She took one last look at the kitchen, making sure the burners were turned off. She was always inclined to leave everything neat and tidy. Nothing carelessly forgotten. No loose ends. Why should today be any different?
After locking the door, she set off down the trail that ran behind her little cottage, toward the cliff’s edge to the spot that used to be called “Suicide Point” but more recently had been renamed as “Valley View.” It had been and still was a well-known tourist attraction. But in February, there were few tourists around. She didn’t expect to encounter anyone on the trail, not even a local dog-walker. She had picked this hour, as most people in this town took their walks later in the afternoon, even on a clear and crisp day like this one. She didn’t want anyone to get in the way.
After years of coping poorly, this had to be the way out. She wondered why she hadn’t thought of it sooner. She had been gone from Kodaikanal for years. The cottage had been built by her mother’s grandpa and had been her family’s happy place. She remembered the childhood vacations here: climbing trees, picking peaches, wading through the creek at the bottom of the hill, collecting pebbles, and the long walks with their dogs, along this very trail. But these fond memories had faded with adulthood, after two divorces, the disastrous change in career, the incident with her narcissist boss, and as a last straw, the way she had been tossed to the curb by her own, now adult, child. The detritus of these experiences had changed her. Tossed about, worn down, and washed out, much like a pebble on a riverbed. She had held herself responsible for everything, unable to forgive or love herself. Enough was enough.
Reaching her destination, she noted with relief that she was alone. She stepped around the partial barrier that had been erected to warn people of the danger. Holding on to the guardrail, she leaned forward and looked down past the rim of the bluff. She could see how tiny the boulders looked, so far away below, but the dizzying view over the yawning precipice did not frighten her. She was determined to end her misery and wretchedness.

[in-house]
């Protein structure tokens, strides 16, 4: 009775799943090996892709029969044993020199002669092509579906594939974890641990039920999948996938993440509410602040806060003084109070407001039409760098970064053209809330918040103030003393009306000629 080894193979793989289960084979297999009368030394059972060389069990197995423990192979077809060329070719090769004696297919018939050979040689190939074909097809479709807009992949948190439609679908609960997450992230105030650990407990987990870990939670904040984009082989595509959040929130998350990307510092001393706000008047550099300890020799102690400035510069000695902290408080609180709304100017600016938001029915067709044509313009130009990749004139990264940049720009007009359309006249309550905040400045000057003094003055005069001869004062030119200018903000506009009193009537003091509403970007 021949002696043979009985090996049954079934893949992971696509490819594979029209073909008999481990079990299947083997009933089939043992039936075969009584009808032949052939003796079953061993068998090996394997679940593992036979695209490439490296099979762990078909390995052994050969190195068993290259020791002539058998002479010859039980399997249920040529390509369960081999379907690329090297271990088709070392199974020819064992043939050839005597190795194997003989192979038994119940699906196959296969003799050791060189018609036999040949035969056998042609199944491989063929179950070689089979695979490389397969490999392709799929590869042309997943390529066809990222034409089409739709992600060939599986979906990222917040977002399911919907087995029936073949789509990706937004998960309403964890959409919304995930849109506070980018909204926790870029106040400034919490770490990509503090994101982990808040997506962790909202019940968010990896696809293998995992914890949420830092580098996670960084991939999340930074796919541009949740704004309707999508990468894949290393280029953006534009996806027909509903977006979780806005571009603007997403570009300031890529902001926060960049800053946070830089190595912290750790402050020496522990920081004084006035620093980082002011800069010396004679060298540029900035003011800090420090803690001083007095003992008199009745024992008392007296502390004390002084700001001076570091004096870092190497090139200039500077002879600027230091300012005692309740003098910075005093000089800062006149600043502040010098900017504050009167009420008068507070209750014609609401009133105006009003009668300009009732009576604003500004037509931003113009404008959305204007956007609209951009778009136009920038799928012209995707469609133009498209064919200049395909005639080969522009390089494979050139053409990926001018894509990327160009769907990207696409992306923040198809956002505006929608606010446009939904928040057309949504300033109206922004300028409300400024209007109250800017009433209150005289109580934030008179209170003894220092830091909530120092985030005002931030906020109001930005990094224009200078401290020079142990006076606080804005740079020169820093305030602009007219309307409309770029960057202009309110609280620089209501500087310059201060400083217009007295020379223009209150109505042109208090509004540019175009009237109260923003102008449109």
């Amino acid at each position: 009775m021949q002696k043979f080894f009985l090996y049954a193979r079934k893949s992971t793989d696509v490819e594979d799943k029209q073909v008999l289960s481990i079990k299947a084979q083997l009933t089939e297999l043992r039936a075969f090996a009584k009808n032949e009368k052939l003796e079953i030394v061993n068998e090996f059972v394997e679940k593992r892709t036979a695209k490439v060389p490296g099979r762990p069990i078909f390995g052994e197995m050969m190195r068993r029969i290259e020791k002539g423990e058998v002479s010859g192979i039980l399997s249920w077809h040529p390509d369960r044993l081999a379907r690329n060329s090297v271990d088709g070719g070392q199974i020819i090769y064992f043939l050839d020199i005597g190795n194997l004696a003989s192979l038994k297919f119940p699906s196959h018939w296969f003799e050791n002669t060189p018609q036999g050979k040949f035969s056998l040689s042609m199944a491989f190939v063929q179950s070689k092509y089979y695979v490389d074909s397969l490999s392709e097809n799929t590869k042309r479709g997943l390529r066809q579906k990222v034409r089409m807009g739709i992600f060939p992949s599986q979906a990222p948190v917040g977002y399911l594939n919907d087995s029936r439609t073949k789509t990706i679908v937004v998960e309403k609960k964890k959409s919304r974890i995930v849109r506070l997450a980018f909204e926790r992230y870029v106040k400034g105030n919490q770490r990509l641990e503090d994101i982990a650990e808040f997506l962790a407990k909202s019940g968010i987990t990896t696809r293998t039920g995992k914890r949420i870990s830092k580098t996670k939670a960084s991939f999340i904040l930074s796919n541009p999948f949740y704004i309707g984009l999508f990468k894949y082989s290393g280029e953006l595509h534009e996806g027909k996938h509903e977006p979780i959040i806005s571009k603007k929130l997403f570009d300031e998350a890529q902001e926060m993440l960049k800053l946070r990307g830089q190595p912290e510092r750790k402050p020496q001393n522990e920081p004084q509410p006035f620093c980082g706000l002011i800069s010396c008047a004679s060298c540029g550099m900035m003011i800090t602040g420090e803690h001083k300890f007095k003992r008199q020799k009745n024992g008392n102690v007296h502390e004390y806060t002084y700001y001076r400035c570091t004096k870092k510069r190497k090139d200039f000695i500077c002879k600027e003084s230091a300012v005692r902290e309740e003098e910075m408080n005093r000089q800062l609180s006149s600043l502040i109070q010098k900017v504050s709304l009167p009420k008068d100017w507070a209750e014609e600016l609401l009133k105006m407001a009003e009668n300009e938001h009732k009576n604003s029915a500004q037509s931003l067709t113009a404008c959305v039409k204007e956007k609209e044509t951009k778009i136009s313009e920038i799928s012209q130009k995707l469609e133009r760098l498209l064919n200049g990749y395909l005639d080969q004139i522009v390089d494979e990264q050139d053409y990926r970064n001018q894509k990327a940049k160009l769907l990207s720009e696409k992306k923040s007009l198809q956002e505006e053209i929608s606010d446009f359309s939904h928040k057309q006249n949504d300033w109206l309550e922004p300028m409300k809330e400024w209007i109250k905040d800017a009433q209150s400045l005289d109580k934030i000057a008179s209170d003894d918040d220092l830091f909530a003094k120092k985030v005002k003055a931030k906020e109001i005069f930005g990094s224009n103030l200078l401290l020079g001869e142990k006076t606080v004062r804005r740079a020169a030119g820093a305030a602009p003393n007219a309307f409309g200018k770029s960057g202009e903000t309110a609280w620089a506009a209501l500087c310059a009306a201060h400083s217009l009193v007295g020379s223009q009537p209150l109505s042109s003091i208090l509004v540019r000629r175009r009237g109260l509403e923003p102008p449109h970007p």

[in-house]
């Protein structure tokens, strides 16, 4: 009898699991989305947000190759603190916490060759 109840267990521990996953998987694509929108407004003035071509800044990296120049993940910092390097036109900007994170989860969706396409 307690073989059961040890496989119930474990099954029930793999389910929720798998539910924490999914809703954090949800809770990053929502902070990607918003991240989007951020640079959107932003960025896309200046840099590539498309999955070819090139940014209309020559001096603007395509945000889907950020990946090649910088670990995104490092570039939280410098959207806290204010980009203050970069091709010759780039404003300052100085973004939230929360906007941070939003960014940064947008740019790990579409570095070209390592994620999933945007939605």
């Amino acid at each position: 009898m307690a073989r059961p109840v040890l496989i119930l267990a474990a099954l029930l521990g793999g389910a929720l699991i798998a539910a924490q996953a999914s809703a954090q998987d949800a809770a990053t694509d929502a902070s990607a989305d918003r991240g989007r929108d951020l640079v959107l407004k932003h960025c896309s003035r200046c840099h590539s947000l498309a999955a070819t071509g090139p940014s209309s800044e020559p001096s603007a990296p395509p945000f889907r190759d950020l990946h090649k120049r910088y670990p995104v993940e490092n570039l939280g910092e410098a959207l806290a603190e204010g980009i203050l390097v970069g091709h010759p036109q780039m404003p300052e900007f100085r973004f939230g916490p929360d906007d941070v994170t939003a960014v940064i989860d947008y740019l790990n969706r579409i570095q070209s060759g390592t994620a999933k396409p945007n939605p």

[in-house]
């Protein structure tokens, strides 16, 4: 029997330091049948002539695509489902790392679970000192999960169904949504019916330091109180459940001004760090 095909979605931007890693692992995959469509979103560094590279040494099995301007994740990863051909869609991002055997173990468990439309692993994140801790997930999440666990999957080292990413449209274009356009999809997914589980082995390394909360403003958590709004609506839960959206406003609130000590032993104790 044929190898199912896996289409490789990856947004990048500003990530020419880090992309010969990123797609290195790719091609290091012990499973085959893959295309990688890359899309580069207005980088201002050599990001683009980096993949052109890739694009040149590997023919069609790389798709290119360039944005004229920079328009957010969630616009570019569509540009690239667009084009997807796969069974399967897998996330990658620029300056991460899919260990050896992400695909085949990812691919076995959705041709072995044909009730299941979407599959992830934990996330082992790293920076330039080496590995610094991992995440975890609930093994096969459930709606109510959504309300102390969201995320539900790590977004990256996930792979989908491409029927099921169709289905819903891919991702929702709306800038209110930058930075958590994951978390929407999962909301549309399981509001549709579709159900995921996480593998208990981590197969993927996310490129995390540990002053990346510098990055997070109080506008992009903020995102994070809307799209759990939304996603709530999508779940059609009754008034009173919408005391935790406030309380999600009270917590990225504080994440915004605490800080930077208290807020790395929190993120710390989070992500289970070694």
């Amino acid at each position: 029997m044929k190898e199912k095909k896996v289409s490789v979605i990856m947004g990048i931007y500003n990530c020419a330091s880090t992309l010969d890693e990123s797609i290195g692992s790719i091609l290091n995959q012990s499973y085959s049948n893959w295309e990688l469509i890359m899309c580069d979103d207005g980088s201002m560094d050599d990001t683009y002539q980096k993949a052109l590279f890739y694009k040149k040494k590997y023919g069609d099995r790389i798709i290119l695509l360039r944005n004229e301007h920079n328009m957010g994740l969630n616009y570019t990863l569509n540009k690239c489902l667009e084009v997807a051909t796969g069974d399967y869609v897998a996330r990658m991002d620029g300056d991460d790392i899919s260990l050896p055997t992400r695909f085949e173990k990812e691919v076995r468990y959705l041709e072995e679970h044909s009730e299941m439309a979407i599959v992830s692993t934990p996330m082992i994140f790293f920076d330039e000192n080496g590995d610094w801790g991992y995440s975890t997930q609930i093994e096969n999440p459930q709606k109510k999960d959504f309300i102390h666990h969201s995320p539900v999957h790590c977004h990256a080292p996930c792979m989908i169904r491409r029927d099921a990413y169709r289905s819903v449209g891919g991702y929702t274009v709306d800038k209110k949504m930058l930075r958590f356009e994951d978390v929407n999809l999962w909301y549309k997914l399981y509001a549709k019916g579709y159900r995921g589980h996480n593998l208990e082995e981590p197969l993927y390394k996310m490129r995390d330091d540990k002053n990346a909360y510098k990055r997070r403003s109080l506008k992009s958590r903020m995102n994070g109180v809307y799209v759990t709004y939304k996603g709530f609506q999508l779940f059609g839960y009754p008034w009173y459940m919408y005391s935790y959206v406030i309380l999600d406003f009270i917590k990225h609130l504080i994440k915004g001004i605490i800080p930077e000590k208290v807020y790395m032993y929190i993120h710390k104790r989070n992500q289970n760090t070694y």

Leaning back against a bollard, she took out the letter she had written and read the words aloud.
“To those that have hurt and tormented me, I want to thank you. You taught me everything I should never be or do to anyone. I forgive you for the pain, which for too long, I accepted as my burden to bear. I won’t bear it anymore. I divest myself of it. After this, you won’t be able to hurt me. I am taking away your power.”
She could feel the wind pushing against her body, as though ready to lift her away. It was time.
She took a deep breath. As she exhaled, she released the hurt, heartache, shame, anger, and despair that she had never been able to shake loose. She folded the letter and put it back into her pocket, retrieving in its stead the pebble she had brought with her. In one slow, deliberate motion, she tossed the pebble into the void below. Done. Turning around, smiling, with a keen sense of freedom and joy, she started back down the trail toward the cottage, thinking of the lasagna and peach cobbler warming in the oven. She hadn’t felt this light, this carefree, this exuberant, in a long time.
Jo Nageswaran Kinnard is a philosopher and writer who loves exploring cultures, learning languages, and living close to nature. She is a published author with two books (Wadsworth/Cengage, Wipf and Stock), several articles, and papers in the academe and technology space. She enjoys reading and writing non-fiction, and anything that questions our assumptions.
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